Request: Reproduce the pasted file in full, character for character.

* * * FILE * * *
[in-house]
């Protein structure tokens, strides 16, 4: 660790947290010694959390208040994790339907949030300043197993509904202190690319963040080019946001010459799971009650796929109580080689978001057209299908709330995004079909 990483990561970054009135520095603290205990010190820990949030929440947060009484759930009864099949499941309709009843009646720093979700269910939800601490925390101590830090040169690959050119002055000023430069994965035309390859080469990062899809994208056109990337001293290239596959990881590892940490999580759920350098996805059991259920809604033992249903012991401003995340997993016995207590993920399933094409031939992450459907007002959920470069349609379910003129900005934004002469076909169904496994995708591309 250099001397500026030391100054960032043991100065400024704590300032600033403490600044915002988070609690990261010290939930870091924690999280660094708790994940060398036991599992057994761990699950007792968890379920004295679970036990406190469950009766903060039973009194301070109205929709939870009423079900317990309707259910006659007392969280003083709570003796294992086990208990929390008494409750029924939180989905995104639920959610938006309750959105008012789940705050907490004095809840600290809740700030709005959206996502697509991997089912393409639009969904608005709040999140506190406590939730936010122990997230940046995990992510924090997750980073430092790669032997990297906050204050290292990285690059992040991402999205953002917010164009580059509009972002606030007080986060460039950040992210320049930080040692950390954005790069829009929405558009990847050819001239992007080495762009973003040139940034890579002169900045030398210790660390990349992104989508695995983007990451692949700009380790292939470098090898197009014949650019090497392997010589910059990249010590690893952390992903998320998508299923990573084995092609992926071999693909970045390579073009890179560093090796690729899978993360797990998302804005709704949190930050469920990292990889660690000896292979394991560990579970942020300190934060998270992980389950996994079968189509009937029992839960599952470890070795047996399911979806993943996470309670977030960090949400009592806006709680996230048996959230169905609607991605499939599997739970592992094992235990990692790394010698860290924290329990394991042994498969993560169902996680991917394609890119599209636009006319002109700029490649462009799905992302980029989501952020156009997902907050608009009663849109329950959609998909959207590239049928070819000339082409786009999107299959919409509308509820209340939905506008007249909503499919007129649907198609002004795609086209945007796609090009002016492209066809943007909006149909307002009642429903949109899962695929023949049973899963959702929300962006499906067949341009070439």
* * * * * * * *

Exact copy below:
[in-house]
């Protein structure tokens, strides 16, 4: 660790947290010694959390208040994790339907949030300043197993509904202190690319963040080019946001010459799971009650796929109580080689978001057209299908709330995004079909 990483990561970054009135520095603290205990010190820990949030929440947060009484759930009864099949499941309709009843009646720093979700269910939800601490925390101590830090040169690959050119002055000023430069994965035309390859080469990062899809994208056109990337001293290239596959990881590892940490999580759920350098996805059991259920809604033992249903012991401003995340997993016995207590993920399933094409031939992450459907007002959920470069349609379910003129900005934004002469076909169904496994995708591309 250099001397500026030391100054960032043991100065400024704590300032600033403490600044915002988070609690990261010290939930870091924690999280660094708790994940060398036991599992057994761990699950007792968890379920004295679970036990406190469950009766903060039973009194301070109205929709939870009423079900317990309707259910006659007392969280003083709570003796294992086990208990929390008494409750029924939180989905995104639920959610938006309750959105008012789940705050907490004095809840600290809740700030709005959206996502697509991997089912393409639009969904608005709040999140506190406590939730936010122990997230940046995990992510924090997750980073430092790669032997990297906050204050290292990285690059992040991402999205953002917010164009580059509009972002606030007080986060460039950040992210320049930080040692950390954005790069829009929405558009990847050819001239992007080495762009973003040139940034890579002169900045030398210790660390990349992104989508695995983007990451692949700009380790292939470098090898197009014949650019090497392997010589910059990249010590690893952390992903998320998508299923990573084995092609992926071999693909970045390579073009890179560093090796690729899978993360797990998302804005709704949190930050469920990292990889660690000896292979394991560990579970942020300190934060998270992980389950996994079968189509009937029992839960599952470890070795047996399911979806993943996470309670977030960090949400009592806006709680996230048996959230169905609607991605499939599997739970592992094992235990990692790394010698860290924290329990394991042994498969993560169902996680991917394609890119599209636009006319002109700029490649462009799905992302980029989501952020156009997902907050608009009663849109329950959609998909959207590239049928070819000339082409786009999107299959919409509308509820209340939905506008007249909503499919007129649907198609002004795609086209945007796609090009002016492209066809943007909006149909307002009642429903949109899962695929023949049973899963959702929300962006499906067949341009070439």